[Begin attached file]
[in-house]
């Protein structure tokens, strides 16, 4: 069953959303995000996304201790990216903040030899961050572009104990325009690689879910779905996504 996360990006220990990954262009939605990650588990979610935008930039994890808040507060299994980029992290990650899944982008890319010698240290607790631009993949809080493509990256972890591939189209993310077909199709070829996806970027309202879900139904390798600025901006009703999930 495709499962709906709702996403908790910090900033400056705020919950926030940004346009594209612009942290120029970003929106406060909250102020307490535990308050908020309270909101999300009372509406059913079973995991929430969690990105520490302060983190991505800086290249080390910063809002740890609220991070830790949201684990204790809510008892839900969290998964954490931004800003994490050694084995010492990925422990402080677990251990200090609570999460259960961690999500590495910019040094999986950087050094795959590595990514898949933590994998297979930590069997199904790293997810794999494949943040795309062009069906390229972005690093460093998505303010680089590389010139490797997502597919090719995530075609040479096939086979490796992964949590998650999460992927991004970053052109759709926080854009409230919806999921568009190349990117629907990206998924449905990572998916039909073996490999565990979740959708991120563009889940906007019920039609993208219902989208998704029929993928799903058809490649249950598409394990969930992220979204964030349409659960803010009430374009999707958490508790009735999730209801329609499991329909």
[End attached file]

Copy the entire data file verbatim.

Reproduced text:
[in-house]
């Protein structure tokens, strides 16, 4: 069953959303995000996304201790990216903040030899961050572009104990325009690689879910779905996504 996360990006220990990954262009939605990650588990979610935008930039994890808040507060299994980029992290990650899944982008890319010698240290607790631009993949809080493509990256972890591939189209993310077909199709070829996806970027309202879900139904390798600025901006009703999930 495709499962709906709702996403908790910090900033400056705020919950926030940004346009594209612009942290120029970003929106406060909250102020307490535990308050908020309270909101999300009372509406059913079973995991929430969690990105520490302060983190991505800086290249080390910063809002740890609220991070830790949201684990204790809510008892839900969290998964954490931004800003994490050694084995010492990925422990402080677990251990200090609570999460259960961690999500590495910019040094999986950087050094795959590595990514898949933590994998297979930590069997199904790293997810794999494949943040795309062009069906390229972005690093460093998505303010680089590389010139490797997502597919090719995530075609040479096939086979490796992964949590998650999460992927991004970053052109759709926080854009409230919806999921568009190349990117629907990206998924449905990572998916039909073996490999565990979740959708991120563009889940906007019920039609993208219902989208998704029929993928799903058809490649249950598409394990969930992220979204964030349409659960803010009430374009999707958490508790009735999730209801329609499991329909």